US prices are a rip-off that is, maybe, the best demonstration that US-style liberal capitalism does NOT work for the simple reason that big money can easily influence lawmaking. Monsanto-Nestle and AT&T are remarkable showcases for this, but John Oliver's shows have ridiculous amounts of other examples...

    edited June 28 williamlondonrcfajbdragonmontrosemacsAlex1N
  • Reply 10 of 31
    sandorsandor Posts: 466member
    Speaking of ridiculous cellular charges...

    does Verizon still charge the $20 "line access fee" for each phone?   :s
  • Reply 11 of 31
    It's shocking to read the monthly payments Americans make for their phones, it's like people are not listing their monthly phone payment details but rather their car payments, they're huge and utterly ridiculous. Thank goodness there's some sanity here in the UK.

    One note about AT&T and it's history, remember this is the behemoth that was broken up into the baby bells (landmark case) - btw, that was the second time I believe an antitrust accusation and case was levelled against the company. AT&T is an ugly evil corporation that does nothing except suck the blood out of its customers, legally and illegally, it matters not.
    jbdragonfrankieAlex1N
  • Reply 12 of 31
    dewmedewme Posts: 1,692member
    This is a pure and simple money grab and another example of what happens when corporations and their armies of lobbyists are calling all the shots by greasing the palms of elected and appointed officials. These constantly rising carrier fees without a commensurate rise in the quality of service delivered to customers are a clear and present danger to technology companies like Apple.  All the innovation in the world by Apple cannot save it from parasites like AT&T. My decision to not purchase a Series 3 Apple Watch with LTE is entirely based on my refusal to put more money into AT&T's coffers. 

    The bad news is that it's only going to get worse.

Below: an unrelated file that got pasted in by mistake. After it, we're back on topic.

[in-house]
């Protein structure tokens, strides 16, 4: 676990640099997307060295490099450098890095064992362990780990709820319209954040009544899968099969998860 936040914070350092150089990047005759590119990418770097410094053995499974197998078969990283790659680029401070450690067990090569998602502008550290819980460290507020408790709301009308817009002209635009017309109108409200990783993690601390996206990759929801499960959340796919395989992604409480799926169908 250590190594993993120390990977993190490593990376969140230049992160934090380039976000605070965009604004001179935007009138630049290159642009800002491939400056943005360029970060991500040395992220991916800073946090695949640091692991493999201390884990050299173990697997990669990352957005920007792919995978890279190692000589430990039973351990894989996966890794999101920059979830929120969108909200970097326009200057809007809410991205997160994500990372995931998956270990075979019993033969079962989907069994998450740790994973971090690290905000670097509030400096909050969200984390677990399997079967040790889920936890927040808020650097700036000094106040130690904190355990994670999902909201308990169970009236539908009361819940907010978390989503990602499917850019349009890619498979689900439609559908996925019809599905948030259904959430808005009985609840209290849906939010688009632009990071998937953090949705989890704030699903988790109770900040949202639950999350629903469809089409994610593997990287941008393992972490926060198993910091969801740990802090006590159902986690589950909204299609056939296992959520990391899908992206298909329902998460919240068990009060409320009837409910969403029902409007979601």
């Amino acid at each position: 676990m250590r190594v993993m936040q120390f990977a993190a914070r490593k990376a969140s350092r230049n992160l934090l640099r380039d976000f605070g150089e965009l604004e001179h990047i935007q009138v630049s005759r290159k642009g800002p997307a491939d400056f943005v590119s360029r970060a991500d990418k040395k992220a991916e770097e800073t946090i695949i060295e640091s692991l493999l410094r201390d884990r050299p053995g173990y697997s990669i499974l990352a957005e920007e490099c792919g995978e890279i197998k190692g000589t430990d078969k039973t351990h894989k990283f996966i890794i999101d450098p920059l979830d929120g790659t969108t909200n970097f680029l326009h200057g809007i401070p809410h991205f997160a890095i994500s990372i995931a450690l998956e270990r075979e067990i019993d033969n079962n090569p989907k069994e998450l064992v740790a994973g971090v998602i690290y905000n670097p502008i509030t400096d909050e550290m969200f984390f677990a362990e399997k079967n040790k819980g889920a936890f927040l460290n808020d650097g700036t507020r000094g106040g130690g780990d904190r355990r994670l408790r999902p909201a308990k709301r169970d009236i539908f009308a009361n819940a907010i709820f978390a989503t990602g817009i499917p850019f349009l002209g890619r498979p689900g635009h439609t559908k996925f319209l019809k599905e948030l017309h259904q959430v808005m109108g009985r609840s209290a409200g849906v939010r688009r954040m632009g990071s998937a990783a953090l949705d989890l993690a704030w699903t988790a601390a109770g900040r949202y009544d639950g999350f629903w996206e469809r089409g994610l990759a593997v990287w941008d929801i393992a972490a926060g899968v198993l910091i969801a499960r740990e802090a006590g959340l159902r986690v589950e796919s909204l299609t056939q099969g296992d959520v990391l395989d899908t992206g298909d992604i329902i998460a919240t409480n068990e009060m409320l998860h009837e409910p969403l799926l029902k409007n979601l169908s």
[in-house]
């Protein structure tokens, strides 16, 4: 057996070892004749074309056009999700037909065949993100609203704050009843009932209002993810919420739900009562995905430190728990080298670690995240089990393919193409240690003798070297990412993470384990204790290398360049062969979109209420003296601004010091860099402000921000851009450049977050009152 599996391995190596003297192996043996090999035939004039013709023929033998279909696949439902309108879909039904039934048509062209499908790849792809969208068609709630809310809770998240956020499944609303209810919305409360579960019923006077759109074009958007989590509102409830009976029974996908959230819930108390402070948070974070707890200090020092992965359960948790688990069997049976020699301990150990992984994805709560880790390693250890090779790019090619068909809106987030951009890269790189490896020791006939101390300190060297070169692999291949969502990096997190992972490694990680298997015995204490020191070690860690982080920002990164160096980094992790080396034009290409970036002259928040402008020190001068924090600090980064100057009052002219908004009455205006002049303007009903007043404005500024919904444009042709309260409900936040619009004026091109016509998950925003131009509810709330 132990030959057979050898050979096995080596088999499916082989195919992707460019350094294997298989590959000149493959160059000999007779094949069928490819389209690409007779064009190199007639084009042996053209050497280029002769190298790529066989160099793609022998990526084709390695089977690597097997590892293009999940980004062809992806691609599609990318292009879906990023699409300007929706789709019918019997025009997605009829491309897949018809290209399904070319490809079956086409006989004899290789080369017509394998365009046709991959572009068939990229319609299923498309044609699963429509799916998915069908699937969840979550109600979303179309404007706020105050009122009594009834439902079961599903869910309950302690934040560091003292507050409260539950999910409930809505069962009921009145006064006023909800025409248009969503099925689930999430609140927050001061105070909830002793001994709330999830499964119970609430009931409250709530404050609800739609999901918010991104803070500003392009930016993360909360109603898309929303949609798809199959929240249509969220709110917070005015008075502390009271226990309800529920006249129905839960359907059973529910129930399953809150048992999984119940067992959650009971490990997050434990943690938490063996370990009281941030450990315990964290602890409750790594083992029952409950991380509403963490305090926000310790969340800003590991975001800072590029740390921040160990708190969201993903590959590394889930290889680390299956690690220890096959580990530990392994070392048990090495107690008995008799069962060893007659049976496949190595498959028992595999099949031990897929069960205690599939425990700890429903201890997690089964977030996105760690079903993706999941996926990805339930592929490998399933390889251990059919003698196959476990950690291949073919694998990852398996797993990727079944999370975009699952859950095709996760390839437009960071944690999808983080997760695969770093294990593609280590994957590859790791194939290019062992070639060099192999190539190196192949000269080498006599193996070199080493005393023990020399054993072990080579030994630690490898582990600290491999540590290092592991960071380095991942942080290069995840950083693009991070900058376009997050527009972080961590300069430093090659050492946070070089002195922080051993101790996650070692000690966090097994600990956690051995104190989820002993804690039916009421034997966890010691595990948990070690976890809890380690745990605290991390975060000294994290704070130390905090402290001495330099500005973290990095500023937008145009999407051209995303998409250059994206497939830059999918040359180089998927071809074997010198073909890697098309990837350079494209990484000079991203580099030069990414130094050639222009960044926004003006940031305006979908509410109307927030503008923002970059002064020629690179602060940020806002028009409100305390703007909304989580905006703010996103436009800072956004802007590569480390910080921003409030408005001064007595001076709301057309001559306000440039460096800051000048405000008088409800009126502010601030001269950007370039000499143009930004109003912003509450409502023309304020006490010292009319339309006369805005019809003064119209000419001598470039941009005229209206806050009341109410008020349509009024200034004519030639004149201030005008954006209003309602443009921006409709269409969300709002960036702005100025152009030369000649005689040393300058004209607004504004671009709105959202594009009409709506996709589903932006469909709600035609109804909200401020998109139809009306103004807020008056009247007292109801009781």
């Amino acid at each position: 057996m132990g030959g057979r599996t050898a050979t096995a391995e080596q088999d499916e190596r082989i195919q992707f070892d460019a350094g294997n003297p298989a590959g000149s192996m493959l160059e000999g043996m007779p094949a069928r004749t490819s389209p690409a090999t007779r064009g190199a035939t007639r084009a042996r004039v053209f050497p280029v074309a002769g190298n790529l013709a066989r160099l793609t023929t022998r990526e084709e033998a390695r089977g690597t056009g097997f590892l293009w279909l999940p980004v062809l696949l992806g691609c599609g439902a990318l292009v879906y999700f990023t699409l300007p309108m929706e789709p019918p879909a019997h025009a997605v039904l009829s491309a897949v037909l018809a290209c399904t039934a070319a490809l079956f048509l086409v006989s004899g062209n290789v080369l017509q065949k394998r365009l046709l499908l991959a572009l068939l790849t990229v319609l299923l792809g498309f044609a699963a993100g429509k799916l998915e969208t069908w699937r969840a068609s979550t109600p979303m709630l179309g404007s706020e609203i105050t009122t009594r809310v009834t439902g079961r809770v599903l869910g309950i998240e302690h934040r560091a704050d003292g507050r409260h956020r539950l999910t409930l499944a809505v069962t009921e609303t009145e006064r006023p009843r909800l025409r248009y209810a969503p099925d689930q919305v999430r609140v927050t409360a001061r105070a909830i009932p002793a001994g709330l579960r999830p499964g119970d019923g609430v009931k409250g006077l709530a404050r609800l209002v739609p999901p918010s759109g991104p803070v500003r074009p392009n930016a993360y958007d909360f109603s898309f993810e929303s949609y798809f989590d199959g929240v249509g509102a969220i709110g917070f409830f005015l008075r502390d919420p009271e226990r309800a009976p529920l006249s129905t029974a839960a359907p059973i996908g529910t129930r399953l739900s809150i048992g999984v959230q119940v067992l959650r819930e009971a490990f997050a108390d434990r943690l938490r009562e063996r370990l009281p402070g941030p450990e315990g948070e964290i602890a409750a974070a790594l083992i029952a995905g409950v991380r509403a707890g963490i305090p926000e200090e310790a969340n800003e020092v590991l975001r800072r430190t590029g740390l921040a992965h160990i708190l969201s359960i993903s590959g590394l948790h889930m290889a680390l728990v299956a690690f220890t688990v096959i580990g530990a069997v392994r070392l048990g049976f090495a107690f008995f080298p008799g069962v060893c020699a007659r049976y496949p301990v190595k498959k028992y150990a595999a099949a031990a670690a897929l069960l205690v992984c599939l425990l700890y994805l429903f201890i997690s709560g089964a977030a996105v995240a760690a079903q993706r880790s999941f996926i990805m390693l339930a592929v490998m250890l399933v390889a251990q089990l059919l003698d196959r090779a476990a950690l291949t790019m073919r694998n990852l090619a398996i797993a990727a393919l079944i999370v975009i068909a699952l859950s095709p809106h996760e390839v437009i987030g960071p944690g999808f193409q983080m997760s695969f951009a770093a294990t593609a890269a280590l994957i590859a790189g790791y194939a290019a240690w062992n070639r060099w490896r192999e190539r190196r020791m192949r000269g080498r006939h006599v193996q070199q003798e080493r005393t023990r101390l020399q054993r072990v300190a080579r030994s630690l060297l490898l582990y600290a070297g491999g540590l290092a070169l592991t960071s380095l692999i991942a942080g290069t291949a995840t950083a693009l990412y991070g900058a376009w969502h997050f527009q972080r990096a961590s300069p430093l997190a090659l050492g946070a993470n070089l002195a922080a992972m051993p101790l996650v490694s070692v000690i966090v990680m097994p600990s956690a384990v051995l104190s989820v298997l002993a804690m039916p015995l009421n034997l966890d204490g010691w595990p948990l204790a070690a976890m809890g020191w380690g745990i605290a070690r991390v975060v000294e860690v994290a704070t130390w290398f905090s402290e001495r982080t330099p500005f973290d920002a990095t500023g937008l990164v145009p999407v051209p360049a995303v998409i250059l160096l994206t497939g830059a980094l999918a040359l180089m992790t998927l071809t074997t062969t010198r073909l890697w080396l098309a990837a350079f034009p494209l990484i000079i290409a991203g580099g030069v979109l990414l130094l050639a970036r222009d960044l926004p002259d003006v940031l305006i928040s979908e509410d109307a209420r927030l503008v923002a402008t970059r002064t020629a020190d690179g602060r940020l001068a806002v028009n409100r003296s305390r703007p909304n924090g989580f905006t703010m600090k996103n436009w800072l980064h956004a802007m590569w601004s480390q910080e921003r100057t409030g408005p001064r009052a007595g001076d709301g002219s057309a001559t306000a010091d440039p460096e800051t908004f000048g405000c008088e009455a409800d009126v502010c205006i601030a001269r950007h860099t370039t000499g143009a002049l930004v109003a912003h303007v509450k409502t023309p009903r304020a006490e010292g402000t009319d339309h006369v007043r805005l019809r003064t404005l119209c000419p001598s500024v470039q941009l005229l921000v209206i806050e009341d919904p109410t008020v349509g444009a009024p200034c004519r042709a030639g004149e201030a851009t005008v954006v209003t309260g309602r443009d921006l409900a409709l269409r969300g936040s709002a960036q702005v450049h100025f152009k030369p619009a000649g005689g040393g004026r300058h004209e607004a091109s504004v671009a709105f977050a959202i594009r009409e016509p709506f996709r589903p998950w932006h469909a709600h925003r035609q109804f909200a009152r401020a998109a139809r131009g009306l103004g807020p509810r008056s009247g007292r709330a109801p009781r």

williamlondonjbdragonfrankieAlex1N
  • Reply 13 of 31
    MacProMacPro Posts: 17,588member
    sjgreen said:
    Only in America would this happen - pure profiteering 

    Here in the UK none of her phone networks have silly charges like this. Our plans are also a lot cheaper plus give a lot more data, minutes & texts each month. 
    Well having lived a lot in both places I sure as hell don't miss VAT (what is it now 17%?) and orange traffic cones on all motorways all the time ;)
    jbdragon
  • Reply 14 of 31
    Maybe it's time to cut the wireless footprints as well? Remember how life was without cellular wireless phones? Maybe just use a wireless cell phone for calls only and drop the data part of it? ...I'm just saying. I dropped AT&T several years ago because of poor, sluggish signal service areas like in places like downtown Chicago, which is totally unacceptable. Customer service wasn't the greatest either. If you pay 100(s) of dollars for wireless service, you should have fast wireless coverage every area that you travel in. Guess that the AT&T feels that it can flex it's monopoly powers already, huh?
  • Reply 15 of 31
    FolioFolio Posts: 382member
    The dense population of many Asian and European countries makes cellular rollouts easier and cheaper. I wonder how USA wireless compares with those of Brazil, Australia, and Russia? I recently switched from T-Mobile to AT&T. The slightly higher monthly bill is offset for me by their subsidized content (discounted DirectTV Now bundle, free HBO for life, free Readly for year). Plus free LTE/4G streaming of that native content. If that changes in future, at least it’s less painful to switch service providers today. So options are greater than ever (and yes more confusing). Might be good for Apple. I’ve got unlocked fully paid phones direct from Apple. Don’t know how Apple’s phone purchase program is doing overall, but— outside of 2 for 1 deals—you’d think more people would pay monthly fee to Apple, rather than being hooked paying off Verizon etc. simply to be able to switch more easily, particularly with 5G rollout coming, which likely will be a differentiator among providers.